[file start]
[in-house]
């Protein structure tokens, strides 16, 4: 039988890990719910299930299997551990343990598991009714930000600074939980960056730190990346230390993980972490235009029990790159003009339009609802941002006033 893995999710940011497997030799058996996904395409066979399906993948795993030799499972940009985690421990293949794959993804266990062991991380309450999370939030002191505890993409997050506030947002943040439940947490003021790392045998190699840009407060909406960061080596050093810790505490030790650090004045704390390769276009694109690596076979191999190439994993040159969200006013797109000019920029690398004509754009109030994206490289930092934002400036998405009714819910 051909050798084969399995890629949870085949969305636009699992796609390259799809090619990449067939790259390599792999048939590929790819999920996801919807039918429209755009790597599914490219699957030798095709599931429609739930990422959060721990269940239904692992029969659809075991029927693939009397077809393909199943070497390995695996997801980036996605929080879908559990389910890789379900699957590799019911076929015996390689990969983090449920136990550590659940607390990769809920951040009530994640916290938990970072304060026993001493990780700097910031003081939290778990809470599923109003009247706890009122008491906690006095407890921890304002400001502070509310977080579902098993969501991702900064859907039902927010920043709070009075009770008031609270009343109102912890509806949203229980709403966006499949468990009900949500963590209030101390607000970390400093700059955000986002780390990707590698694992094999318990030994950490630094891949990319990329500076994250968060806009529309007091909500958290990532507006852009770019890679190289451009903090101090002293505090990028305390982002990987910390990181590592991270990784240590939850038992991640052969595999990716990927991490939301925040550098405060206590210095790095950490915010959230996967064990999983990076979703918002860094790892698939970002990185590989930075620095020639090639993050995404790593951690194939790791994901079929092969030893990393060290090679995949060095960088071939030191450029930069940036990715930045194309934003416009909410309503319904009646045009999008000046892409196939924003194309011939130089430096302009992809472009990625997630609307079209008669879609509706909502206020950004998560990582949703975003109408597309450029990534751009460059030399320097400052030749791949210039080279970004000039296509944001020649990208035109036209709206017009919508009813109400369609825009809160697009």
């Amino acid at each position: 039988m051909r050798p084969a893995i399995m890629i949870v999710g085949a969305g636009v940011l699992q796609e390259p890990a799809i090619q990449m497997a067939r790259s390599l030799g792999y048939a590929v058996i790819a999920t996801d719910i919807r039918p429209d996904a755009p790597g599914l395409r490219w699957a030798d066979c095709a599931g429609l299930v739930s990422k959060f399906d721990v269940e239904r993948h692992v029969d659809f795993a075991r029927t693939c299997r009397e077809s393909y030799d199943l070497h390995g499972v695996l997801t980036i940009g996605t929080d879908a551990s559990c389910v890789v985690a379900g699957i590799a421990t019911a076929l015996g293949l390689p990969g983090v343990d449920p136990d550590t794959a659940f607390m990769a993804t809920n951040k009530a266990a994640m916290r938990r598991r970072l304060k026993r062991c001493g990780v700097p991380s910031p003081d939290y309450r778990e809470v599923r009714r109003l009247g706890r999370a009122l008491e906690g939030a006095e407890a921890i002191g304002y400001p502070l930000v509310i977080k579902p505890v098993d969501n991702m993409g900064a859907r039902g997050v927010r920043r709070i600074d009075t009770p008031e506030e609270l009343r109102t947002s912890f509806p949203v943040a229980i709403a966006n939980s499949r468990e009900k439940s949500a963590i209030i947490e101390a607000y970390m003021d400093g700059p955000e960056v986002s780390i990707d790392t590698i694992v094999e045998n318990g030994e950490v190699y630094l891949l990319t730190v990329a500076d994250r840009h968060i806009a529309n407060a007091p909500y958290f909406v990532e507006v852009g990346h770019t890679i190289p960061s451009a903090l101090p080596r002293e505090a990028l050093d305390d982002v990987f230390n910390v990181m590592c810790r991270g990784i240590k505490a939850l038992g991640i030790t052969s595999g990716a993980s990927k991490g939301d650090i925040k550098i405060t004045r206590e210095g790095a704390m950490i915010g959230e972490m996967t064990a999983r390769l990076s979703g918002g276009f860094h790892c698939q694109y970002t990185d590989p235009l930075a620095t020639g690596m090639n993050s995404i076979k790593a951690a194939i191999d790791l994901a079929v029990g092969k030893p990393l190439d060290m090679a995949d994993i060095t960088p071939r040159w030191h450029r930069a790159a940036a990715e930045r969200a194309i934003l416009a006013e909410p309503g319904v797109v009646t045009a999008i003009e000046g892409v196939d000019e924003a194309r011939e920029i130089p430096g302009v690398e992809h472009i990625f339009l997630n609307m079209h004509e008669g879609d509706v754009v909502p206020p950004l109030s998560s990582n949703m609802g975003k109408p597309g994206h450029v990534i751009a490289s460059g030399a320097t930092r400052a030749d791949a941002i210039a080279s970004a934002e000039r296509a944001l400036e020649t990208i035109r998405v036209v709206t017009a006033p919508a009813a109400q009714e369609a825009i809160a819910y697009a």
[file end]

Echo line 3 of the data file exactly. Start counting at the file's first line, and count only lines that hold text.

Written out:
């Amino acid at each position: 039988m051909r050798p084969a893995i399995m890629i949870v999710g085949a969305g636009v940011l699992q796609e390259p890990a799809i090619q990449m497997a067939r790259s390599l030799g792999y048939a590929v058996i790819a999920t996801d719910i919807r039918p429209d996904a755009p790597g599914l395409r490219w699957a030798d066979c095709a599931g429609l299930v739930s990422k959060f399906d721990v269940e239904r993948h692992v029969d659809f795993a075991r029927t693939c299997r009397e077809s393909y030799d199943l070497h390995g499972v695996l997801t980036i940009g996605t929080d879908a551990s559990c389910v890789v985690a379900g699957i590799a421990t019911a076929l015996g293949l390689p990969g983090v343990d449920p136990d550590t794959a659940f607390m990769a993804t809920n951040k009530a266990a994640m916290r938990r598991r970072l304060k026993r062991c001493g990780v700097p991380s910031p003081d939290y309450r778990e809470v599923r009714r109003l009247g706890r999370a009122l008491e906690g939030a006095e407890a921890i002191g304002y400001p502070l930000v509310i977080k579902p505890v098993d969501n991702m993409g900064a859907r039902g997050v927010r920043r709070i600074d009075t009770p008031e506030e609270l009343r109102t947002s912890f509806p949203v943040a229980i709403a966006n939980s499949r468990e009900k439940s949500a963590i209030i947490e101390a607000y970390m003021d400093g700059p955000e960056v986002s780390i990707d790392t590698i694992v094999e045998n318990g030994e950490v190699y630094l891949l990319t730190v990329a500076d994250r840009h968060i806009a529309n407060a007091p909500y958290f909406v990532e507006v852009g990346h770019t890679i190289p960061s451009a903090l101090p080596r002293e505090a990028l050093d305390d982002v990987f230390n910390v990181m590592c810790r991270g990784i240590k505490a939850l038992g991640i030790t052969s595999g990716a993980s990927k991490g939301d650090i925040k550098i405060t004045r206590e210095g790095a704390m950490i915010g959230e972490m996967t064990a999983r390769l990076s979703g918002g276009f860094h790892c698939q694109y970002t990185d590989p235009l930075a620095t020639g690596m090639n993050s995404i076979k790593a951690a194939i191999d790791l994901a079929v029990g092969k030893p990393l190439d060290m090679a995949d994993i060095t960088p071939r040159w030191h450029r930069a790159a940036a990715e930045r969200a194309i934003l416009a006013e909410p309503g319904v797109v009646t045009a999008i003009e000046g892409v196939d000019e924003a194309r011939e920029i130089p430096g302009v690398e992809h472009i990625f339009l997630n609307m079209h004509e008669g879609d509706v754009v909502p206020p950004l109030s998560s990582n949703m609802g975003k109408p597309g994206h450029v990534i751009a490289s460059g030399a320097t930092r400052a030749d791949a941002i210039a080279s970004a934002e000039r296509a944001l400036e020649t990208i035109r998405v036209v709206t017009a006033p919508a009813a109400q009714e369609a825009i809160a819910y697009a």